Mar 072016
 

“There is nothing which I dread so much as a division of the republic into two great parties, each arranged under its leader, and concerting measures in opposition to each other. This, in my humble apprehension, is to be dreaded as the greatest political evil.” – John Adams

The Great Illusion of the two-party system is that it allows the voter a choice – usually between a liberal and a conservative government. The reality is that, whichever party wins the election, the government is, in truth, a totalitarian one. The “choice” is a mere distraction from the true objective.

Recently, an American college student, Justin Snyder, commented on his choice for his country’s next president and his reasons for it. Mister Snyder said, in part,

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Aug 172015
 

“The shaping of the will of Congress and the choosing of the American president has become a privilege reserved to the country’s equestrian classes, a.k.a. the 20% of the population that holds 93% of the wealth, the happy few who run the corporations and the banks, own and operate the news and entertainment media, compose the laws and govern the universities, control the philanthropic foundations, the policy institutes, the casinos, and the sports arenas.”—Journalist Lewis Lapham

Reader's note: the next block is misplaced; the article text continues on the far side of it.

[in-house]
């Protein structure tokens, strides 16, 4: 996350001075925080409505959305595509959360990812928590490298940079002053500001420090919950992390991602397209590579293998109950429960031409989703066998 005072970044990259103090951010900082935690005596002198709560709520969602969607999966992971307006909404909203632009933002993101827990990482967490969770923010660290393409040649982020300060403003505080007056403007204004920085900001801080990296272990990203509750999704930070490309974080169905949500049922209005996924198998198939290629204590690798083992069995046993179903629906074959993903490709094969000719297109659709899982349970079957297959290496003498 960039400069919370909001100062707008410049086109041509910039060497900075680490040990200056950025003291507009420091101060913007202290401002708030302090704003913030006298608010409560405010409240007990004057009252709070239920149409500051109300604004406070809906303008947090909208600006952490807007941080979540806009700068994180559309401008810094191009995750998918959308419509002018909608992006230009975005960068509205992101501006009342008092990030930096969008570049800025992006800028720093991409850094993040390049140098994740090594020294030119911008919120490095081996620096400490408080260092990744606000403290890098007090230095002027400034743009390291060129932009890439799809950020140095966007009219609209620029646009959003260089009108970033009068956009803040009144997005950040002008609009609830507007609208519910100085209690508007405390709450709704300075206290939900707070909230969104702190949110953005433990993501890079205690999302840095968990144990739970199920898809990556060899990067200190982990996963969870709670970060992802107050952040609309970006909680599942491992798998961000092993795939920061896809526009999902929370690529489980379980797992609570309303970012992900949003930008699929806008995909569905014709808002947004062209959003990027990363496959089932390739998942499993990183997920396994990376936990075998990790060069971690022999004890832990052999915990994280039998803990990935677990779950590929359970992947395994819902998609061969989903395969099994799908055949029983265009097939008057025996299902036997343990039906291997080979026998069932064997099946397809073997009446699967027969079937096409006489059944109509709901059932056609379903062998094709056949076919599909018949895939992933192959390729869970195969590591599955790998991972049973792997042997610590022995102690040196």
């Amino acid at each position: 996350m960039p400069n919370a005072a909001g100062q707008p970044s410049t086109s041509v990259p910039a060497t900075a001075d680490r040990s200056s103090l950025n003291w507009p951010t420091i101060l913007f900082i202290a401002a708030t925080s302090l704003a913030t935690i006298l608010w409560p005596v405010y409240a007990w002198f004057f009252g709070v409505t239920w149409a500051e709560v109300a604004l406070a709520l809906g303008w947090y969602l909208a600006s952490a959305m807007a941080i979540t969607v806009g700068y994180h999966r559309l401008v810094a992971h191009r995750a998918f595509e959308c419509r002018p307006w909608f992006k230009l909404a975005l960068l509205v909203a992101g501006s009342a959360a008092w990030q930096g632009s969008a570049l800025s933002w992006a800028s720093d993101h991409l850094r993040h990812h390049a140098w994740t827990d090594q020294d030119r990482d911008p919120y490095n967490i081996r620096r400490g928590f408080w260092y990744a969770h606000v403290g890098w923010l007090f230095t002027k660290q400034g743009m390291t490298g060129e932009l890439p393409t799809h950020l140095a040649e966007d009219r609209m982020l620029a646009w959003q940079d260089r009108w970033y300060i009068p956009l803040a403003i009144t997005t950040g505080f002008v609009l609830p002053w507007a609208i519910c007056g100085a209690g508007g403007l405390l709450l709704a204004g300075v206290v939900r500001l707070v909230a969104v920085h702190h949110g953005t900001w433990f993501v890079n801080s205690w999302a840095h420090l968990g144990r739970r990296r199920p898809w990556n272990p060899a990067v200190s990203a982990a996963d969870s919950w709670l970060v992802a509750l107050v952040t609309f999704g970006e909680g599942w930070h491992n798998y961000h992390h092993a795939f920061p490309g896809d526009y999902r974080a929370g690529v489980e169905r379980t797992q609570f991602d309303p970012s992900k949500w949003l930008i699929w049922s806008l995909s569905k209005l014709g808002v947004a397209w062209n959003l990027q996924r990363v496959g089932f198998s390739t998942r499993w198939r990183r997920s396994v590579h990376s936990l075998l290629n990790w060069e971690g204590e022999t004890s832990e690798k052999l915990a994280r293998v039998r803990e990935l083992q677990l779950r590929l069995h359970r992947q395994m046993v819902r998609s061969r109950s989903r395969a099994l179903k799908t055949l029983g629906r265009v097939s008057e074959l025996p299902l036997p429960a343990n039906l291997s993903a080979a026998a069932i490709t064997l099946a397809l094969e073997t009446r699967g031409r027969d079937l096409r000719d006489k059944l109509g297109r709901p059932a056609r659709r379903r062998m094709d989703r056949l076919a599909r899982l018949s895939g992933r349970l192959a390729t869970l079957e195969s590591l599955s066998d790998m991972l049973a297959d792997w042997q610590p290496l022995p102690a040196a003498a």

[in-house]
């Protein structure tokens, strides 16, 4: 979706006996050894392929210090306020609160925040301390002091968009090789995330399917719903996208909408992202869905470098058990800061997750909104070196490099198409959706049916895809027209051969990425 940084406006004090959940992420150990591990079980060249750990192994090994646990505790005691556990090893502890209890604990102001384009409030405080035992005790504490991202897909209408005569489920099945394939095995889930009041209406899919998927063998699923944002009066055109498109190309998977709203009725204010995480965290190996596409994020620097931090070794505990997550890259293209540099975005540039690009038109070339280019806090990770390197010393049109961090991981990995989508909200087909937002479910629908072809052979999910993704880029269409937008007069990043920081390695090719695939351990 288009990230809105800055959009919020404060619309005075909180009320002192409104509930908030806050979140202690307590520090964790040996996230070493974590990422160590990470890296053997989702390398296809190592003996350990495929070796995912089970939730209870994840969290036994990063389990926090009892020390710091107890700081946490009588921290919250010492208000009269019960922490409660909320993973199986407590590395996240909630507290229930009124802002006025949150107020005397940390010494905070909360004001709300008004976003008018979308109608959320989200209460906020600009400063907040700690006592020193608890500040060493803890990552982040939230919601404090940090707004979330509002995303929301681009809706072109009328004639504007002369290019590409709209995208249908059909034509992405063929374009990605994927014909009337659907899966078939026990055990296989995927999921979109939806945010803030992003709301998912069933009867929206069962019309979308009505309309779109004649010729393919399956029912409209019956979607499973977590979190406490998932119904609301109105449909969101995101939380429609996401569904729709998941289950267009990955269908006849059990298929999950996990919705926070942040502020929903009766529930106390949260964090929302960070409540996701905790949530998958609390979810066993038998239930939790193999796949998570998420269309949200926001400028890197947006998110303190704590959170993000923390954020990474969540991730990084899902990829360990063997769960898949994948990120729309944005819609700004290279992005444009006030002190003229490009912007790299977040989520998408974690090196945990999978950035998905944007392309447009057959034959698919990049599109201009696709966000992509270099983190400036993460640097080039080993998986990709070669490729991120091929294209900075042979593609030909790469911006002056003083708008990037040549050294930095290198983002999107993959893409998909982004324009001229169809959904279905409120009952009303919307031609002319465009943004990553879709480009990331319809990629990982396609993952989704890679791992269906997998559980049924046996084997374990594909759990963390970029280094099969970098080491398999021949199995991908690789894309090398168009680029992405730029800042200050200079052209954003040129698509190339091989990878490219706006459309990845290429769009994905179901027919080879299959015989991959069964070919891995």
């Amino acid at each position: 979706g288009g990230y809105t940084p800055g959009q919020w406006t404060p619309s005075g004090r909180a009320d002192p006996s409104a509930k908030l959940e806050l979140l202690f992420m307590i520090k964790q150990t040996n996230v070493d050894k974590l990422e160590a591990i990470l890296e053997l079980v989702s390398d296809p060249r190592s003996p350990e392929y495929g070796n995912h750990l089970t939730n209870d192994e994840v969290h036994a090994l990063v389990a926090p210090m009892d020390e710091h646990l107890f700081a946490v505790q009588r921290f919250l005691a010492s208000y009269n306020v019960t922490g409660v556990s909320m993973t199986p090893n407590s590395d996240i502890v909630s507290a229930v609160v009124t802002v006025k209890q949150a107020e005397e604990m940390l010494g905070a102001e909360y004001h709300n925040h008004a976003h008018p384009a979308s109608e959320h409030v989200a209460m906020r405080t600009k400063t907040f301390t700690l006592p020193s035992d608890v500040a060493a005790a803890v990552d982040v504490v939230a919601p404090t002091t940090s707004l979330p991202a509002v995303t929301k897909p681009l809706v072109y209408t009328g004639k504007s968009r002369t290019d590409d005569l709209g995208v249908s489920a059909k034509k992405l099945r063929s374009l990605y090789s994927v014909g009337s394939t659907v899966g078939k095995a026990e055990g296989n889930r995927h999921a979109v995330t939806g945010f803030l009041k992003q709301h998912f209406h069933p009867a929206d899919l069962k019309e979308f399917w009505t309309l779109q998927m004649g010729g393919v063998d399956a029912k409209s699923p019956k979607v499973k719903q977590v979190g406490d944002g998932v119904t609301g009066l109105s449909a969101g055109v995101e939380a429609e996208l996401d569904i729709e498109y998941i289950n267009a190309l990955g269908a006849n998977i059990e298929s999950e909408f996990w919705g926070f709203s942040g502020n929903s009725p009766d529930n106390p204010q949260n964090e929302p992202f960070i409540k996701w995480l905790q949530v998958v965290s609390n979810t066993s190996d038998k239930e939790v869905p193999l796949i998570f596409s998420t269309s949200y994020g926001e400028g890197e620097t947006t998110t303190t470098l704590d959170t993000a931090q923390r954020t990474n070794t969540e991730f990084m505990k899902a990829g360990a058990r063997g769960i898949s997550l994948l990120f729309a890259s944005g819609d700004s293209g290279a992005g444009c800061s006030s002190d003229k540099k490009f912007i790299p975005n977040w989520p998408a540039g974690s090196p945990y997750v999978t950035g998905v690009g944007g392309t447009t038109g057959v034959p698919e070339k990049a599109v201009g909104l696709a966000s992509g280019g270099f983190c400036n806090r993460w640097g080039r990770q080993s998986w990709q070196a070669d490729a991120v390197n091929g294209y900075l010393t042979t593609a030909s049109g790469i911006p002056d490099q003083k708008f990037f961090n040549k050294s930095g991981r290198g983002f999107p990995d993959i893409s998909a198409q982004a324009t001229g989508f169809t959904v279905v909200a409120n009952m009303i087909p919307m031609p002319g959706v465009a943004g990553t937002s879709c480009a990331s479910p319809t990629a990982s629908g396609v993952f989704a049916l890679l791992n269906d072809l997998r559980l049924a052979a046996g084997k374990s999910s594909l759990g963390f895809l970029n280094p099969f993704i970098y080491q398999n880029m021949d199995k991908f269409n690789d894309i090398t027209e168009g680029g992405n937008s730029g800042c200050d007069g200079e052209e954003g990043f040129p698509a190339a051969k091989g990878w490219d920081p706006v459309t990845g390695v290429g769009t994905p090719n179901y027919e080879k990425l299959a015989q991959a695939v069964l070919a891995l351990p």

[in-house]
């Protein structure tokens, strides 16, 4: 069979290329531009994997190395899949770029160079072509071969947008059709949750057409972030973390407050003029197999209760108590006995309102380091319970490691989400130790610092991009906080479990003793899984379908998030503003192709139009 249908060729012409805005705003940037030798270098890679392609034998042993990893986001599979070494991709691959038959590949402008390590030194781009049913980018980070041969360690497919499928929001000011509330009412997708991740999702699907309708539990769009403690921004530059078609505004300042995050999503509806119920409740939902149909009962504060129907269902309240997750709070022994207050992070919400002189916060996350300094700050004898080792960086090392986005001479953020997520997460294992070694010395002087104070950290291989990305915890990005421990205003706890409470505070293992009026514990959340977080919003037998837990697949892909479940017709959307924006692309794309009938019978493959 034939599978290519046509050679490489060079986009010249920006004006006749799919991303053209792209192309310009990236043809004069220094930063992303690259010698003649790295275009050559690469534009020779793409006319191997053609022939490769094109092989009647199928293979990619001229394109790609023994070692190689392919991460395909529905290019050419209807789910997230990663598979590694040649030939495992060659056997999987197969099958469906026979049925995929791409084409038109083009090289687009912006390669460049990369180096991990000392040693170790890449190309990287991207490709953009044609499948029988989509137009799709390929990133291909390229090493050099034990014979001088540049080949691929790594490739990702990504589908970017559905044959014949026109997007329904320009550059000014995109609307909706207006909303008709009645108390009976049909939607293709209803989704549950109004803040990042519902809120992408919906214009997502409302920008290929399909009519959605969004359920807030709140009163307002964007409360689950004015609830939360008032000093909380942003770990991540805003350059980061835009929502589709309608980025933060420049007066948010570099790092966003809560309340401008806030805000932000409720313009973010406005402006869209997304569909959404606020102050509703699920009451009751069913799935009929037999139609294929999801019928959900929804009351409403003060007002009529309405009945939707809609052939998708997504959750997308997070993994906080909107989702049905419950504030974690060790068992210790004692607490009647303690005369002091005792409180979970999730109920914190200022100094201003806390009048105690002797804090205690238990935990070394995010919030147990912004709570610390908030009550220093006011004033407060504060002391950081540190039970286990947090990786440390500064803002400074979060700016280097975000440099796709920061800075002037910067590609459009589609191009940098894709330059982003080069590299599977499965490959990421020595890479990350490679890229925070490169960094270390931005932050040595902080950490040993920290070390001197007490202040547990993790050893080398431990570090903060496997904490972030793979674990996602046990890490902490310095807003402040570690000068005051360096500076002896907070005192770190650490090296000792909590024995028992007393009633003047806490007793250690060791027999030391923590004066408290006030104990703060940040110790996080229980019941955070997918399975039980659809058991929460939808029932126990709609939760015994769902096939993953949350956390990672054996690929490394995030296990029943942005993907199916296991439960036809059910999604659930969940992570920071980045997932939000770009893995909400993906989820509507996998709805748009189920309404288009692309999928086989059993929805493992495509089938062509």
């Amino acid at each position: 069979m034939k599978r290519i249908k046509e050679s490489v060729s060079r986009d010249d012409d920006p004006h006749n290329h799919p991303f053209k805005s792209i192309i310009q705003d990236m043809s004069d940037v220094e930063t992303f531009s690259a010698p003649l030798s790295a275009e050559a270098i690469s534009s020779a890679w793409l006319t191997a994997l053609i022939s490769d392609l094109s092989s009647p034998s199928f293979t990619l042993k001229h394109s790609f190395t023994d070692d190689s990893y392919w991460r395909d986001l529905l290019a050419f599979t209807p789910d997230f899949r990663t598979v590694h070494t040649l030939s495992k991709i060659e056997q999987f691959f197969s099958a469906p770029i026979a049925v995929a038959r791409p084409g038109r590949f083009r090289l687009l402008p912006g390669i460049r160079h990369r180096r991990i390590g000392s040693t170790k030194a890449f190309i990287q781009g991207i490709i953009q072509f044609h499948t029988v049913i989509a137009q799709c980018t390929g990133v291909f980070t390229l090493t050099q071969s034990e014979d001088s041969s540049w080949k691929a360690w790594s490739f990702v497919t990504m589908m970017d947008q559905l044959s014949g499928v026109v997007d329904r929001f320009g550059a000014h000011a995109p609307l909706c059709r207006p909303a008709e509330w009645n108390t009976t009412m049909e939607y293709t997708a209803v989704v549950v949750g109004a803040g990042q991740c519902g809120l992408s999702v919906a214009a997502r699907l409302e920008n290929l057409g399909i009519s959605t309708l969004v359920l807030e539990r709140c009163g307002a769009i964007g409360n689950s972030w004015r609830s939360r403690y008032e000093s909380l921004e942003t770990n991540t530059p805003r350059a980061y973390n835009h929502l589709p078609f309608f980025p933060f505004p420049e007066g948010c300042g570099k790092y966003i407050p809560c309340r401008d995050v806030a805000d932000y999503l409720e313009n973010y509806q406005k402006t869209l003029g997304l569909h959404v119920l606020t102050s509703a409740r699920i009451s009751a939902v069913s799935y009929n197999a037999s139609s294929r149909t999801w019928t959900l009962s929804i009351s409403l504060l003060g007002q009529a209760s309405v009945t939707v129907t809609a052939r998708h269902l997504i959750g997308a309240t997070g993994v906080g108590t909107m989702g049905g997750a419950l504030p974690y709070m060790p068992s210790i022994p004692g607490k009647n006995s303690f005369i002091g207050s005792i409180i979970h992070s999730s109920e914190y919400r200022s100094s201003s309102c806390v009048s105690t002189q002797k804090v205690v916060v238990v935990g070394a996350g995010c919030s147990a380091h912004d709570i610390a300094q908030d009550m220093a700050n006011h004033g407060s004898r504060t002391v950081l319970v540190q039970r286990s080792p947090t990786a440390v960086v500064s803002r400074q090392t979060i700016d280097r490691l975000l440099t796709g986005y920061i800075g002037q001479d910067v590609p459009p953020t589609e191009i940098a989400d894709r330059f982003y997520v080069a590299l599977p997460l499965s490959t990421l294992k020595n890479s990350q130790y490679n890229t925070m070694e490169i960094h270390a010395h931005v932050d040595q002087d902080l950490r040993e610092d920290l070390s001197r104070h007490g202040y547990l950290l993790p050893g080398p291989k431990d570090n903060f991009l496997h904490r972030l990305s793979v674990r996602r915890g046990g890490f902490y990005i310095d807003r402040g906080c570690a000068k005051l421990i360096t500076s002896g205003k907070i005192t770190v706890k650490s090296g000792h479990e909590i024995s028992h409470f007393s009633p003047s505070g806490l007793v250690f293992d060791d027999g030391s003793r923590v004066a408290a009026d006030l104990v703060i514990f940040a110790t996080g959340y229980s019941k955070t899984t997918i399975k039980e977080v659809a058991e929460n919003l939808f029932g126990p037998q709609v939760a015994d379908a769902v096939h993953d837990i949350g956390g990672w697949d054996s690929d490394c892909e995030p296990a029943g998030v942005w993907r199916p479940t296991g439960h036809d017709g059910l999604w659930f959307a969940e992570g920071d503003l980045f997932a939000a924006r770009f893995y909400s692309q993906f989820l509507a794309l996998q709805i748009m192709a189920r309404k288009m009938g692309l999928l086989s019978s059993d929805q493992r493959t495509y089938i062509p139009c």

Being a citizen in the American corporate state is much like playing against a stacked deck: you’re always going to lose.

The game is rigged, and “we the people” keep getting dealt the same losing hand. Even so, most stay in the game, against all odds, trusting that their luck will change.

The problem, of course, is that luck will not save us. As I make clear in my book, Battlefield America: The War on the American People, the people dealing the cards—the politicians, the corporations, the judges, the prosecutors, the police, the bureaucrats, the military, the media, etc.—have only one prevailing concern, and that is to maintain their power and control over the citizenry, while milking us of our money and possessions.

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Jan 212015
 

As Those Who Will Not See

My wife and I had a number of visitors over the holidays, including several foreign friends from our time spent in Europe and the Middle East. Both the Americans and the visitors from overseas eventually came around to wanting to discuss how deformed United States foreign policy has become, noting generally that the elite that runs Washington seems to have no clue about what is going on outside the continental U.S. Worse, there appears to be no appreciation for how negatively the rest of the world views the United States. Several marveled at the mind boggling formulaic speech made by President Barack Obama at Christmas in which he announced that the United States had officially “ended its fighting role” in Afghanistan, a blatant bit of misdirection in that Washington is retaining more than 10,800 troops in the country with full authorization to engage the Taliban as necessary.

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Jan 072015